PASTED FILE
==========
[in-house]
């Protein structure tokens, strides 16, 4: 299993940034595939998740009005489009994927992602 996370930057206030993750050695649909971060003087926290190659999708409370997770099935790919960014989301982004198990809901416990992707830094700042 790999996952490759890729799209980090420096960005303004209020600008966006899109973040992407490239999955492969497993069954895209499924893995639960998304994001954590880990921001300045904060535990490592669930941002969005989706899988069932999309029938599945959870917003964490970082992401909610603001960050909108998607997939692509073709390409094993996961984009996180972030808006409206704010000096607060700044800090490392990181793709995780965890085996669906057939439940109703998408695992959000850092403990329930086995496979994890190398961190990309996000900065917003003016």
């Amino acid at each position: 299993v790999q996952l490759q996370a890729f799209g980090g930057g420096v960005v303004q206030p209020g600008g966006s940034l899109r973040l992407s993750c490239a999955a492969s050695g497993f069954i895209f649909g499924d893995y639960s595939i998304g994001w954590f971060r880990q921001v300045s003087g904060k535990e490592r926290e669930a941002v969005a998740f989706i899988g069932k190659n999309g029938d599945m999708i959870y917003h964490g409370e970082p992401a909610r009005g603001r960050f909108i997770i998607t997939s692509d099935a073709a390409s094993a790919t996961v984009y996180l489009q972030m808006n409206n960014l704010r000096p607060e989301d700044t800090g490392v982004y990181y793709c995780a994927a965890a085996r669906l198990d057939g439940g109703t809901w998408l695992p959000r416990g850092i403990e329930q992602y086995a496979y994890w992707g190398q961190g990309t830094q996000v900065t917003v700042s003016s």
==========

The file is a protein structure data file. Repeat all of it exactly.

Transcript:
[in-house]
């Protein structure tokens, strides 16, 4: 299993940034595939998740009005489009994927992602 996370930057206030993750050695649909971060003087926290190659999708409370997770099935790919960014989301982004198990809901416990992707830094700042 790999996952490759890729799209980090420096960005303004209020600008966006899109973040992407490239999955492969497993069954895209499924893995639960998304994001954590880990921001300045904060535990490592669930941002969005989706899988069932999309029938599945959870917003964490970082992401909610603001960050909108998607997939692509073709390409094993996961984009996180972030808006409206704010000096607060700044800090490392990181793709995780965890085996669906057939439940109703998408695992959000850092403990329930086995496979994890190398961190990309996000900065917003003016």
């Amino acid at each position: 299993v790999q996952l490759q996370a890729f799209g980090g930057g420096v960005v303004q206030p209020g600008g966006s940034l899109r973040l992407s993750c490239a999955a492969s050695g497993f069954i895209f649909g499924d893995y639960s595939i998304g994001w954590f971060r880990q921001v300045s003087g904060k535990e490592r926290e669930a941002v969005a998740f989706i899988g069932k190659n999309g029938d599945m999708i959870y917003h964490g409370e970082p992401a909610r009005g603001r960050f909108i997770i998607t997939s692509d099935a073709a390409s094993a790919t996961v984009y996180l489009q972030m808006n409206n960014l704010r000096p607060e989301d700044t800090g490392v982004y990181y793709c995780a994927a965890a085996r669906l198990d057939g439940g109703t809901w998408l695992p959000r416990g850092i403990e329930q992602y086995a496979y994890w992707g190398q961190g990309t830094q996000v900065t917003v700042s003016s």